The Digital media outlet INSIDE HIGHER ED reports that Claremont Graduate University has just closed down its philosophy department. “We were each given the day before an offer to continue as contract employees,” one of the two tenured professors in the department said, according to the report. “The offers were unacceptable in form and content, and presented as take-it-or-be-fired. We ignored them and got fired the next day.” According to the interim university president of Claremont Graduate University, Jacob Adams, the decision was “in recognition of a unique combination of market, enrollment and limited faculty resources that militated against the program’s sustainability, even academic viability.” According to Adams, the trustees considered that Claremont “is not a comprehensive university,” but rather a “graduate university offering degrees in selected fields with unique programs of study and opportunities to study across disciplinary boundaries.” In this spirit, Claremont is now undertaking “a process of program reprioritization.” The university’s news release cites a number of other institutions to have closed graduate programs in recent in years, and such closures — for reasons similar to those at Claremont — are on the rise. Click here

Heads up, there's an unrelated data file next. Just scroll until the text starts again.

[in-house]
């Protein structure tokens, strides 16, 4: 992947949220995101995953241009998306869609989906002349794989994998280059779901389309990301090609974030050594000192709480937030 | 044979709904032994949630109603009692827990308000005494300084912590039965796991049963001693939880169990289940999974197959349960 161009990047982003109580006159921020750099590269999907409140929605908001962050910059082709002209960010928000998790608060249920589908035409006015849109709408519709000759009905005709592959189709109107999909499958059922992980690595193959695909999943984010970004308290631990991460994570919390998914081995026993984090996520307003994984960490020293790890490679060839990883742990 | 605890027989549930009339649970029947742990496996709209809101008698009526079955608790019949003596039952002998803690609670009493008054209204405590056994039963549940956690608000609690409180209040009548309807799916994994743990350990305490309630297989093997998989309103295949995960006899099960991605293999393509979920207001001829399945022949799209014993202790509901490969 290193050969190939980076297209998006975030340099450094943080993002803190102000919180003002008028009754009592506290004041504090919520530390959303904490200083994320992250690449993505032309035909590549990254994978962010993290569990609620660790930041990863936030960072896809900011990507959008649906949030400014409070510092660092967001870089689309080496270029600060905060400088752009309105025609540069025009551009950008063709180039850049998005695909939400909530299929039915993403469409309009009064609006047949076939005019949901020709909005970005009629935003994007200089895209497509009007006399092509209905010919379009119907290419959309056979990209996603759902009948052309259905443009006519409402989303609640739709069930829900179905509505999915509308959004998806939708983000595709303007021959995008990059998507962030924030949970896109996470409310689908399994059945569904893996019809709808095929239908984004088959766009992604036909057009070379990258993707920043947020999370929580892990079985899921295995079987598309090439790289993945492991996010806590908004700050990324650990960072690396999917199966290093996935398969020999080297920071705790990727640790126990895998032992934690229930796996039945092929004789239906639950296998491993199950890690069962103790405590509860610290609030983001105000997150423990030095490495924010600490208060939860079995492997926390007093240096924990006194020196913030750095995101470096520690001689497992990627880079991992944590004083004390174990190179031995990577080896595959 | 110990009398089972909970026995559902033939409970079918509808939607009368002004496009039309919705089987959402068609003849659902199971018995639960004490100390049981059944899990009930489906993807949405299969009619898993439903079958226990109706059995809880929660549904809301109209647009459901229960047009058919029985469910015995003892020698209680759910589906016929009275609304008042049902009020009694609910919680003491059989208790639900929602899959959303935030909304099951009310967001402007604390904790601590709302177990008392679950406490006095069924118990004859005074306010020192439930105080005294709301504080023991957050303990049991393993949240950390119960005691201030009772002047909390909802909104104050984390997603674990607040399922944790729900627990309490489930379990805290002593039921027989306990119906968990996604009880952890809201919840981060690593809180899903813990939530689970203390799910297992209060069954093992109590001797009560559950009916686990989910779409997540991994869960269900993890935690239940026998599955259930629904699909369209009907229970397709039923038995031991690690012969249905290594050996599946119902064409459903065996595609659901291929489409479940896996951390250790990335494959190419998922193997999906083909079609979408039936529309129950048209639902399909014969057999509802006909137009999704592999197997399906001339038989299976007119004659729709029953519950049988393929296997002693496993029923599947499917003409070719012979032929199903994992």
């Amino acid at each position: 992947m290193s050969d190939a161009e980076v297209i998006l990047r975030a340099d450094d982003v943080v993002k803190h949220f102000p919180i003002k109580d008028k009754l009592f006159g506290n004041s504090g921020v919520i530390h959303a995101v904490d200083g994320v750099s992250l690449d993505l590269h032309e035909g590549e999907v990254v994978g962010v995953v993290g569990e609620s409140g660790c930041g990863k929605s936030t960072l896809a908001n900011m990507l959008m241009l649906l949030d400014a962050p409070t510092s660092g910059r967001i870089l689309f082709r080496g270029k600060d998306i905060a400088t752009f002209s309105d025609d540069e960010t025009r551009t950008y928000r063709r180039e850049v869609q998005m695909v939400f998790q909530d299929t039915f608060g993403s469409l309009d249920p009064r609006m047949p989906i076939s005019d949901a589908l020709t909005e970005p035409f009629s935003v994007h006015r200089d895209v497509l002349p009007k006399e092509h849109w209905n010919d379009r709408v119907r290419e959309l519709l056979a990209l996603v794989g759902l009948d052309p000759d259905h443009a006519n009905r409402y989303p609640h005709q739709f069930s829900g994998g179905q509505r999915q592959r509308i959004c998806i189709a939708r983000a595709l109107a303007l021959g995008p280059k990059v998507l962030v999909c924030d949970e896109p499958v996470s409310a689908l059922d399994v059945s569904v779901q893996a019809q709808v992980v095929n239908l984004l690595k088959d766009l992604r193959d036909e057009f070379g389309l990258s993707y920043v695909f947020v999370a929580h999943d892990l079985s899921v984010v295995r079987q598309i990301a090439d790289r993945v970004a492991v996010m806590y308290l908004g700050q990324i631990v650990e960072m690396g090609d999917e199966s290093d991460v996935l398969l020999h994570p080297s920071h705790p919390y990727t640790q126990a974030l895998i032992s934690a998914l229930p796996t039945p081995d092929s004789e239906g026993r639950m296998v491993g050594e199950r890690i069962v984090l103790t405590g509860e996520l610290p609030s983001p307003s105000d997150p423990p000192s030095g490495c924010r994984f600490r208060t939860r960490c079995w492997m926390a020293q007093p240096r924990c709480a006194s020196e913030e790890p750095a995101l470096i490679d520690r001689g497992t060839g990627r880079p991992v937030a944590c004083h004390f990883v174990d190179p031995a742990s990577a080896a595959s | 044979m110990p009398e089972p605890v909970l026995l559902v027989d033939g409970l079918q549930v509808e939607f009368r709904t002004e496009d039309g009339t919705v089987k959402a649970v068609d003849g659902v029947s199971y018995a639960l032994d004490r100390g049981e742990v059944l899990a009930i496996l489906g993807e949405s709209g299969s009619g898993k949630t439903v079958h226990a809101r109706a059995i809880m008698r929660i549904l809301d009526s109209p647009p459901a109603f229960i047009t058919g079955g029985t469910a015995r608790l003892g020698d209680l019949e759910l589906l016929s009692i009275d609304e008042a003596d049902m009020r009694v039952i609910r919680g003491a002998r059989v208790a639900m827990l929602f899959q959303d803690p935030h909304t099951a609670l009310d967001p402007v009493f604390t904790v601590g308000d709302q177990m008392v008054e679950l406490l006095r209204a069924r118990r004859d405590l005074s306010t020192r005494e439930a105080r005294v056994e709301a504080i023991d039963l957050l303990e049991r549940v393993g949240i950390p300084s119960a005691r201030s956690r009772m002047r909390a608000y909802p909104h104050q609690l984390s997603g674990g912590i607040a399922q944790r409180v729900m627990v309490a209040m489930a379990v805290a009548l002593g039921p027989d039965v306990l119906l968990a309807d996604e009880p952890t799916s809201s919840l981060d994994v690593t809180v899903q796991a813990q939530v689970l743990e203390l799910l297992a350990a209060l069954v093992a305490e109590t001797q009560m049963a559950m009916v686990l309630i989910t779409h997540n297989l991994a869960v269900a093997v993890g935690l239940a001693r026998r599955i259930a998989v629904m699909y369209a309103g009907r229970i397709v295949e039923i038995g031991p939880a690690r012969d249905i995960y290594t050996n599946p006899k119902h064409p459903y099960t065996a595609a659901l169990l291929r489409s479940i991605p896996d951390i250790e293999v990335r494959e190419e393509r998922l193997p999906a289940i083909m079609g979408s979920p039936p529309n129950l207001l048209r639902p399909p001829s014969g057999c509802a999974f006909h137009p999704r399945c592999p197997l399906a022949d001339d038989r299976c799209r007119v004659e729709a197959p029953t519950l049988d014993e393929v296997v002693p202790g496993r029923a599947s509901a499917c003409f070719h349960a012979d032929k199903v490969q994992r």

The implications of this decision are surely complex. There is no doubt that there are too many Philosophy Ph.D.’s being produced and too many Ph.D. programs churning them out. Just a few years ago, Berkeley advertised one position in philosophy and received some 600 applications. That year there were 300 job openings in philosophy altogether in the US. Some of the Berkeley applicants may, of course, have already been teaching somewhere, but we must assume that many of them were left without a job. The closure of Claremont’s small philosophy department will not make much difference to this situation. But it may indicate that a larger retrenchment is on the way and that is surely to be welcomed.
At the same time, such a retrenchment will mean a reduction in the number of teaching positions available and this spells trouble for those who are now getting ready to enter the job market. It is, moreover, far from clear that we are facing only a limited retrenchment. The humanities as a whole are now under pressure. One reason for this are steeply increasing tuition fees. These force students to concentrate on subjects that promise well-paid employment. They also induce them to cut their time to a degree to a minimum and thus makes them forgo the luxury of taking courses in the humanities including philosophy. The number of humanities and philosophy majors has been sinking as a result across the country and so has the enrollment in humanities and philosophy courses meant for non-majors. Meanwhile, newly emerging technical subjects are in need of funding which they may seek to cover by stripping or eliminating other programs in their Universities.
We can’t put all the blame, however, on outside forces. Philosophy and the humanities in general need to rethink where they are and what they are doing. Too often their work has become an insider business. A re-orientation is called for. If we are lucky, the current pressure on these programs will help to bring this about. But there is no guarantee.